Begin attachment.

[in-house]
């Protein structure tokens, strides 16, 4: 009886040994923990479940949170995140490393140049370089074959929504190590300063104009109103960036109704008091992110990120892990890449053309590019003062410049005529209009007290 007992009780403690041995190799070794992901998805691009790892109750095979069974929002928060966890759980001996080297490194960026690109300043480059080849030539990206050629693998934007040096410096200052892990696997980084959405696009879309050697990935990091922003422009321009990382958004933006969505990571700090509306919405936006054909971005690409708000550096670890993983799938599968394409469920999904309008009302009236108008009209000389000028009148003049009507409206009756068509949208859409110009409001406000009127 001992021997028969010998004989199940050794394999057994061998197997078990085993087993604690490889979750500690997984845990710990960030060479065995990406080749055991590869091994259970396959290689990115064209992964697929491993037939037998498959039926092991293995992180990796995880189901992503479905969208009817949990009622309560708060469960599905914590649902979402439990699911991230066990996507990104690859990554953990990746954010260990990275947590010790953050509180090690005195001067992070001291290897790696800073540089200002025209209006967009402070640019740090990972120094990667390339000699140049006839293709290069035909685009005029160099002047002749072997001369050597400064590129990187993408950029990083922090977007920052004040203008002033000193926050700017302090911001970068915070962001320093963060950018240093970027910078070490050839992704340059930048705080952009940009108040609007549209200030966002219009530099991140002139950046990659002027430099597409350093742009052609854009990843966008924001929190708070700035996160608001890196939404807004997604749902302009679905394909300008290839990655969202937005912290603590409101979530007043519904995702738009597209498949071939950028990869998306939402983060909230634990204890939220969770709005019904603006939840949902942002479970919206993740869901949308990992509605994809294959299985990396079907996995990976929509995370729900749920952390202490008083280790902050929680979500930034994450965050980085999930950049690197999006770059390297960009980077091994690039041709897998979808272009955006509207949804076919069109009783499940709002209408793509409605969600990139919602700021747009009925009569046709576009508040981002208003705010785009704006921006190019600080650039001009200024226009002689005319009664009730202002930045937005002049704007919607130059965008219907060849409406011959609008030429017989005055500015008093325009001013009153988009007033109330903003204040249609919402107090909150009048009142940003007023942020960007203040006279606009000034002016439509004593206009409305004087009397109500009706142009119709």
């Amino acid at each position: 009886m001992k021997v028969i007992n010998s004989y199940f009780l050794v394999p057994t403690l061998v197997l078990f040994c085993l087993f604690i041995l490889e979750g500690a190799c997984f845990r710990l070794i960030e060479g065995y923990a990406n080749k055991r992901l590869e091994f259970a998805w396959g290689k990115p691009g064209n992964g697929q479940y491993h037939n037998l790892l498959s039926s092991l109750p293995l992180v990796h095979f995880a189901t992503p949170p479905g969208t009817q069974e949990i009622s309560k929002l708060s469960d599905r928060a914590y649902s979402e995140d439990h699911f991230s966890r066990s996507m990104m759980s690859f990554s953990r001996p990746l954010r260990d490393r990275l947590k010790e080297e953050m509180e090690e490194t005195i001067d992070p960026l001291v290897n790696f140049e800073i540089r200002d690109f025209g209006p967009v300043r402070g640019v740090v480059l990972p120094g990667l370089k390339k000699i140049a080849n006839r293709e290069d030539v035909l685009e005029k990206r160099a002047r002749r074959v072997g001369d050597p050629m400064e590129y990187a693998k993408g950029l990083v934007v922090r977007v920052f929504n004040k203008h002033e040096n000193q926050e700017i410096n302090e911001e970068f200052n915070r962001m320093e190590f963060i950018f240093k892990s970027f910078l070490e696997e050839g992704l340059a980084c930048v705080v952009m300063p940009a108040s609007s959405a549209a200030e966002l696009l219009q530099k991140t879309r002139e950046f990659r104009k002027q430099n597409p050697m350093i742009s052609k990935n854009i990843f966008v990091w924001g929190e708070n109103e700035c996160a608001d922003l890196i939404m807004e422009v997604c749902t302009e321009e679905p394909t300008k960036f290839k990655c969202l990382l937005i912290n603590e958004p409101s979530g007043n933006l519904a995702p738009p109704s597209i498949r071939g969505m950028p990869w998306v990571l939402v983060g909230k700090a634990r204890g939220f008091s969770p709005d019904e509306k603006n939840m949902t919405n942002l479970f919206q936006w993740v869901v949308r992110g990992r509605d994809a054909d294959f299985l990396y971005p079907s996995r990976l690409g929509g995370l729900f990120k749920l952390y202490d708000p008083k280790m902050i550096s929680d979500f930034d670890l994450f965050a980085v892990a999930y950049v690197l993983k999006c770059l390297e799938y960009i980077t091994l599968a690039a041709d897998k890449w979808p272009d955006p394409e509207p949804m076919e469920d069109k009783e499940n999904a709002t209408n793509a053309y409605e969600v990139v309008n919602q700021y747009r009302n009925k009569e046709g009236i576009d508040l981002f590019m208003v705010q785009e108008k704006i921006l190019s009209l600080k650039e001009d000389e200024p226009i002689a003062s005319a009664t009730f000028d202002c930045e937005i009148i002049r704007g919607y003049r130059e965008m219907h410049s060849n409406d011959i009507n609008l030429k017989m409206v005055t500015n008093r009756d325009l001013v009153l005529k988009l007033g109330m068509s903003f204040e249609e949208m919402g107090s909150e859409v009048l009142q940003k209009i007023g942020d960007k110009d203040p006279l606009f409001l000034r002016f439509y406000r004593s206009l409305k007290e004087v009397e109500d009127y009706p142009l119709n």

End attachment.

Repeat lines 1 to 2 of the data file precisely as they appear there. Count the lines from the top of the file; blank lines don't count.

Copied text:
[in-house]
């Protein structure tokens, strides 16, 4: 009886040994923990479940949170995140490393140049370089074959929504190590300063104009109103960036109704008091992110990120892990890449053309590019003062410049005529209009007290 007992009780403690041995190799070794992901998805691009790892109750095979069974929002928060966890759980001996080297490194960026690109300043480059080849030539990206050629693998934007040096410096200052892990696997980084959405696009879309050697990935990091922003422009321009990382958004933006969505990571700090509306919405936006054909971005690409708000550096670890993983799938599968394409469920999904309008009302009236108008009209000389000028009148003049009507409206009756068509949208859409110009409001406000009127 001992021997028969010998004989199940050794394999057994061998197997078990085993087993604690490889979750500690997984845990710990960030060479065995990406080749055991590869091994259970396959290689990115064209992964697929491993037939037998498959039926092991293995992180990796995880189901992503479905969208009817949990009622309560708060469960599905914590649902979402439990699911991230066990996507990104690859990554953990990746954010260990990275947590010790953050509180090690005195001067992070001291290897790696800073540089200002025209209006967009402070640019740090990972120094990667390339000699140049006839293709290069035909685009005029160099002047002749072997001369050597400064590129990187993408950029990083922090977007920052004040203008002033000193926050700017302090911001970068915070962001320093963060950018240093970027910078070490050839992704340059930048705080952009940009108040609007549209200030966002219009530099991140002139950046990659002027430099597409350093742009052609854009990843966008924001929190708070700035996160608001890196939404807004997604749902302009679905394909300008290839990655969202937005912290603590409101979530007043519904995702738009597209498949071939950028990869998306939402983060909230634990204890939220969770709005019904603006939840949902942002479970919206993740869901949308990992509605994809294959299985990396079907996995990976929509995370729900749920952390202490008083280790902050929680979500930034994450965050980085999930950049690197999006770059390297960009980077091994690039041709897998979808272009955006509207949804076919069109009783499940709002209408793509409605969600990139919602700021747009009925009569046709576009508040981002208003705010785009704006921006190019600080650039001009200024226009002689005319009664009730202002930045937005002049704007919607130059965008219907060849409406011959609008030429017989005055500015008093325009001013009153988009007033109330903003204040249609919402107090909150009048009142940003007023942020960007203040006279606009000034002016439509004593206009409305004087009397109500009706142009119709």